One decade ago, Roger M. Lyons, MD, FACP, a board-certified hematologist at Texas Oncology in San Antonio, literally wrote the book on treatment guidelines in myelodysplastic syndromes (MDSs). These syndromes disrupt blood cell production and can lead to leukemia.1 At the 64th American Society of Hematology Annual Meeting and Exposition in New Orleans, Louisiana, he offered a new tool for specialists managing MDS: a study based on 10 years of real-world data from patients in The US Oncology Network. The study stratified 2736 patients at low risk (32.4%, n = 885), intermediate risk (30.3%, n = 828), high risk (24.8%, n = 679), or very high risk (12.6%, n = 344). Among the patients at higher risk, azacitidine was the most common first-line therapy, used by 85.5% of patients, followed by decitabine (9.7%). Most patients treated with azacitidine (84.7%) did not advance to second-line therapy; patients in lower-risk groups were treated twice as long compared with those in the higher-risk groups.2

Evidence-Based Oncology™ (EBO) spoke with Lyons about the creation of this real-world data set and the pros and cons of different treatments for MDS. This interview is edited lightly for clarity.

EBO: Can you discuss the mission of your study on real-world treatment patterns in MDS?

Lyons: This is a 10-year study of patients in The US Oncology Network. So this [is] real, live data. Most of the studies that you see are coming out of academic medical centers, and frankly, the patient distribution is somewhat different.2 Not everybody can get into these academic centers, not everybody can afford to go to them, and the patient mix is different. So this is real-world data [from] where the majority of people with MDS are treated in the United States, probably most Western European countries, and perhaps Japan as well. We have this information; we wanted to see what it looked like and whether there was a correlation or similarity to what we knew about other published data and to keep a baseline of information for people to use when they’re looking at their own data—to say, “Does this correspond to what has been seen over a 10-year period in a community-based oncology practice?”

It’s not state of the art because it’s over a 10-year period; we are not looking at cohorts at different time frames trying to see [whether] things are different. There’s only a little difference at the end where venetoclax was added in, and there are not enough patients there to make a difference. There’s not anything else that’s changed dramatically over time. So, I don’t think we can talk about change over time. It’s primarily looking at a large group of patients treated by 1400 [physicians] over 10 years. We’re trying to put together what is going on in the world of patients with MDS.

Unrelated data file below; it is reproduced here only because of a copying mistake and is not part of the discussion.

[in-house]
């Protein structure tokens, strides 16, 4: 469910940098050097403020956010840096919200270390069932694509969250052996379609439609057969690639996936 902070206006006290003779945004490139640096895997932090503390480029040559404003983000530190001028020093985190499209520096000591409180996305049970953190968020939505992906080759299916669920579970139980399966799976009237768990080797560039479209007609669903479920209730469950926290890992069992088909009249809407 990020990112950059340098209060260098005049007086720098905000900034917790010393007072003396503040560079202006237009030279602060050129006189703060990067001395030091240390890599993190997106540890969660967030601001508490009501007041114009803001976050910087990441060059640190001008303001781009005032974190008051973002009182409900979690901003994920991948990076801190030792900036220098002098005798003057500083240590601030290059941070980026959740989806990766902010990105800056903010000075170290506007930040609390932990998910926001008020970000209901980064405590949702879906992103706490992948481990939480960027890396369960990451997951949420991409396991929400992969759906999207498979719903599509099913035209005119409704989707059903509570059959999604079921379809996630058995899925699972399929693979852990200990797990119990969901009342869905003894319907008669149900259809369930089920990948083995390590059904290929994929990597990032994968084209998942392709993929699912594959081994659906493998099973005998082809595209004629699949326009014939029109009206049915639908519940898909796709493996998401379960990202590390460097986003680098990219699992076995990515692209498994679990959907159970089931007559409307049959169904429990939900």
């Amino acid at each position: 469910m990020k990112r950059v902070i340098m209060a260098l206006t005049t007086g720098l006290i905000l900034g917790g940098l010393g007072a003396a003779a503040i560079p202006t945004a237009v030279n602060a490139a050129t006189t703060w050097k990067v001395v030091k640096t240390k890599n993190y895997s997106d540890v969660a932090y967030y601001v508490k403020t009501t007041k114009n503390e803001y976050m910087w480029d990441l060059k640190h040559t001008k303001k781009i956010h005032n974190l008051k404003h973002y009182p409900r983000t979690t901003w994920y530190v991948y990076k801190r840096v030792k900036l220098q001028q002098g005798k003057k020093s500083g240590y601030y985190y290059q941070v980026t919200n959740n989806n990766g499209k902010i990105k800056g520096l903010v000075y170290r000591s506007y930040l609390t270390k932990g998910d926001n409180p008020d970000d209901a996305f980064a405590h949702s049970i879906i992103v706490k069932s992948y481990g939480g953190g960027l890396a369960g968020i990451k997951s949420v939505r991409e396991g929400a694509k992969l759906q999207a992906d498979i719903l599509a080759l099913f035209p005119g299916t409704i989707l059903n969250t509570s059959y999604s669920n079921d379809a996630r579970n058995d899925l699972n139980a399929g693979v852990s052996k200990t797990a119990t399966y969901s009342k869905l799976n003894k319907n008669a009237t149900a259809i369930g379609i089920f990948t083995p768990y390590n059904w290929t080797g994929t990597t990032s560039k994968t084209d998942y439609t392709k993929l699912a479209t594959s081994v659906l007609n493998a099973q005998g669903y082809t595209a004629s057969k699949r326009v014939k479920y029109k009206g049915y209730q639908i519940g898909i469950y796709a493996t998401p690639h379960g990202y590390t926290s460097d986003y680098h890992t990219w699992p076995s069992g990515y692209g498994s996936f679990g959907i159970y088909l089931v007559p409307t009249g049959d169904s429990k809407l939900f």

EBO: Most of your patients at high risk were treated with azacitidine. Approximately 10% received decitabine. Was there any pattern to these treatment differences, or were these practice preferences?

Lyons: There are 3 hypomethylating agents available. There’s oral decitabine as well. So there’s azacitidine, which was the first on the market. Most people have a lot of experience with it. It’s easy to give; you can give it subcutaneously or [via] IV [intravenous] [administration]. The subcutaneous [method] is easy for the patient. They don’t need an IV started; if they don’t have a line, they’re in and out, and the cost is fairly reasonable for a chemotherapy drug; the toxicity levels are quite low. People are very comfortable with that agent. We helped develop the treatment schedules 10 or 15 years ago1….A downside compared with decitabine is that [azacitidine] is given over 7 days. You can skip the weekends [and] give for 5 days, and it’s probably as effective, but most [physicians] aren’t comfortable doing that for patients [at] higher risk.

Although the data didn’t show much difference, decitabine has a little more toxicity; the side blood count [levels] go down a little more in my experience. The price is much the same, but [decitabine] has to be given [via] IV [administration]. And that doesn’t have a distinct advantage other than the 5-day schedule, but it can’t be given subcutaneously.

The oral agent, which is decitabine in a mixture of something that allows it to be absorbed, is expensive. It’s a pill given 5 days in a row, but it’s much more expensive than the other drugs. There are a few patients [who] you want to give it [to] if they can’t get back to you—if they live at a distance or don’t have transportation. But insurance companies are not happy with that choice. 

1. Lyons RM. Myelodysplastic syndromes: therapy and outlook. Am J Med. 2012;125(suppl 7):S18-S23. doi:10.1016/j.amjmed.2012.04.018
2. Lyons RM, Cheng WH, Moore-Schiltz L, et al. Treatment patterns and overall survival (OS) among patients with myelodysplastic syndromes (MDS) treated in the US community oncology setting: a real-world retrospective observational study. Abstract presented at: 64th American Society of Hematology Annual Meeting & Exposition; December 10-13, 2022; New Orleans, LA. Abstract 3085.

Related Videos
Jessica K. Paulus, ScD, Ontada
ASPC Congress Logo
Interview with Joseph Mikhael, MD, MEd, FRCPC, FACP
Jessica K. Paulus, ScD, Ontada
Michael A. Choti, MD, MBA
Kathryn Lindley, MD, FACC
Dr Ajay Goel
Dr Ajay Goel
Julie Patterson, PharmD, PhD
Neil Goldfarb, CEO, Greater Philadelphia Business Coalition on Health
Related Content
CH LogoCenter for Biosimilars Logo